To lure members back from at-home workouts after the pandemic, gyms have a lot of work to do

During a recent visit to a Manhattan Equinox, a glimmer of hope materialized near the gym’s sinks. Bottles of mouthwash, one of many absent amenities as a result of the pandemic, magically reappeared.

Equinox, like most major gym chains, has been badly bruised by the pandemic. It was forced to completely close all locations in New York, a key market for the boutique fitness chain, from the middle of March through late August last year. Memberships were frozen at no cost. Today, capacity for fitness centers in New York remains capped at 33%. And this year, the industry missed out on the New Year’s resolution crowd’s business boom. As much as 20% of a gym’s annual revenue is booked in January.

Roughly 6,800 health clubs, 17% of the nation’s total, closed last year, according to data from trade group the International Health, Racquet & Sportsclub Association (IHRSA). An estimated $20.4 billion in revenue was lost as a result of the COVID-19 pandemic.

Despite all the woes, fitness operators are bullish about the future.

“The second half of this year is going to feel like January all over again. We have pent-up demand,” says Todd Magazine, CEO of Blink Fitness.

Blink Fitness now asks members to take temperature checks for entry.
Courtesy of Blink Fitness

Blink, which operates 107 facilities across several states including California, New York, New Jersey, and Florida, says average capacity across the chain’s fleet is just 40%. One of the biggest opportunities ahead for Blink is that when restrictions ease, it can boost membership and usage again. Equipment that was pulled from the floor to enable social distancing can be used once more. Gym closures and bankruptcies also give Blink an opportunity to gain business.

Before the pandemic, Blink’s app was a premium service, but it opened up access to all members. It also launched a Facebook Live page featuring personal training. Solo virtual personal training is also offered by Blink; it is a tool the CEO uses himself.

Much has been made of the consumer shift to connected fitness. Peloton Interactive’s subscription base doubled in 2020 to over 1 million accounts, which utilized the equipment for 165 million workouts. In March, at-home fitness startup Tonal raised an additional $250 million in funding and is now valued at $1.6 billion. Apparel maker Lululemon placed a $500 million bet on the trend by scooping up Mirror. Today, one out of every five gym club members also subscribes to a premium online fitness service, IHRSA reports.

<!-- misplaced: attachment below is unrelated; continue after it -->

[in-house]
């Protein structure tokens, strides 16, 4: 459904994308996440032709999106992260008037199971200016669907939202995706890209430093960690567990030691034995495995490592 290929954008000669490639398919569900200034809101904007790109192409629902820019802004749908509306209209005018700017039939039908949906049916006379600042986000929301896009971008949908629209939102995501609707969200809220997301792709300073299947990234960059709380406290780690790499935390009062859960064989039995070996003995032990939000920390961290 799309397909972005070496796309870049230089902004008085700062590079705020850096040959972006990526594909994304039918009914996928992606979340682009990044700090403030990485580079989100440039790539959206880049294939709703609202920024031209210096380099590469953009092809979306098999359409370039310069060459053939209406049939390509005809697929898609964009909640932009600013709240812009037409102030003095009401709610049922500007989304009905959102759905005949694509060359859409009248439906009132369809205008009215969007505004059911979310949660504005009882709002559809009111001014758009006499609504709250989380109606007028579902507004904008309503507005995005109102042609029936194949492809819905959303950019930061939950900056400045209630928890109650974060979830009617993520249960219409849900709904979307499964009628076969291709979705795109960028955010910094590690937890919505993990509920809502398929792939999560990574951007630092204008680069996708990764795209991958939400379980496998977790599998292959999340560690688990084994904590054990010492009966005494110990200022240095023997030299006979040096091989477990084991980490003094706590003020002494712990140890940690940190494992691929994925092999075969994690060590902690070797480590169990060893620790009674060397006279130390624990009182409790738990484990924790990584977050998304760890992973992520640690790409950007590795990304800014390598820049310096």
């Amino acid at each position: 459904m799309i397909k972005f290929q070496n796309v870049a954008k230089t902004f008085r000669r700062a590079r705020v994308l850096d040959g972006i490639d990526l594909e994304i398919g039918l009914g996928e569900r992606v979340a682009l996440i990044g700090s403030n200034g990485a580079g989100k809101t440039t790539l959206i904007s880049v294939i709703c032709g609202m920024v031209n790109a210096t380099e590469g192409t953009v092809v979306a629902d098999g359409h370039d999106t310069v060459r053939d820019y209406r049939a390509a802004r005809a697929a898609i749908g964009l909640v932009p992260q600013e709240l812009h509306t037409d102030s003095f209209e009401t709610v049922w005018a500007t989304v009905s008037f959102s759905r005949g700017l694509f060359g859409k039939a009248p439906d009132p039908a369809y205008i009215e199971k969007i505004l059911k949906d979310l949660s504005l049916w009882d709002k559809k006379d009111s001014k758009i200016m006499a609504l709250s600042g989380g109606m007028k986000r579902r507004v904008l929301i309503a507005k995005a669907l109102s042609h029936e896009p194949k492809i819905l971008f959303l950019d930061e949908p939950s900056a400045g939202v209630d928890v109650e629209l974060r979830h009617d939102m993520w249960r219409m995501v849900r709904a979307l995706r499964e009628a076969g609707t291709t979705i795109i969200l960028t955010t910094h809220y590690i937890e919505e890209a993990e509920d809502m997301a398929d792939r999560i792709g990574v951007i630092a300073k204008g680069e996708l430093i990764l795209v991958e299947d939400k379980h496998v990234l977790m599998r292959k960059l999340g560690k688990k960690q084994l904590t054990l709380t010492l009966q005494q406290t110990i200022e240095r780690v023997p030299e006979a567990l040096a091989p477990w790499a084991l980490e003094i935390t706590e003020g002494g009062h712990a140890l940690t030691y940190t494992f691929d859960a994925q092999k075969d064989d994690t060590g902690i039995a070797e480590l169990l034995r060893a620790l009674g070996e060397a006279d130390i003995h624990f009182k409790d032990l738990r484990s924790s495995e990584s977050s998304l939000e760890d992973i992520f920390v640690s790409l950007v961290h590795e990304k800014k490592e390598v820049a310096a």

Brick-and-mortar gyms will need to flex new muscles to compete. They’ve added touchless check-in, capacity trackers, and virtual classes and personal training. Members have embraced these tech-enabled perks, so most will remain long after the pandemic subsides.

Fitness operators acknowledge that while Mirror and Tonal are certainly buzzy, they are also cost prohibitive for millions. “The vast majority of Americans still need and want to go to a gym to get fit,” says Magazine.

SideBarre is a high-intensity, low-impact full body workout.
Courtesy of SideBarre

Jillian Carter, founder of Washington, D.C.-based SideBarre, is a bit more cautious. Carter started SideBarre in 2018, offering classes that cost less than half of the $40 industry average. With ballet-trained instructors and a mix of hip-hop, R&B, and Top 40 music, SideBarre’s goal is to create a boutique fitness experience that’s more accessible to Black women.

But SideBarre hasn’t held a physical, in-person class since March 2020. “We aren’t in a hurry,” says Carter. “Health is way more important than trying to keep our business afloat.” She points out that the demographic that SideBarre serves has faced worse health outcomes amid the pandemic, so she doesn’t want to jeopardize the health of her members.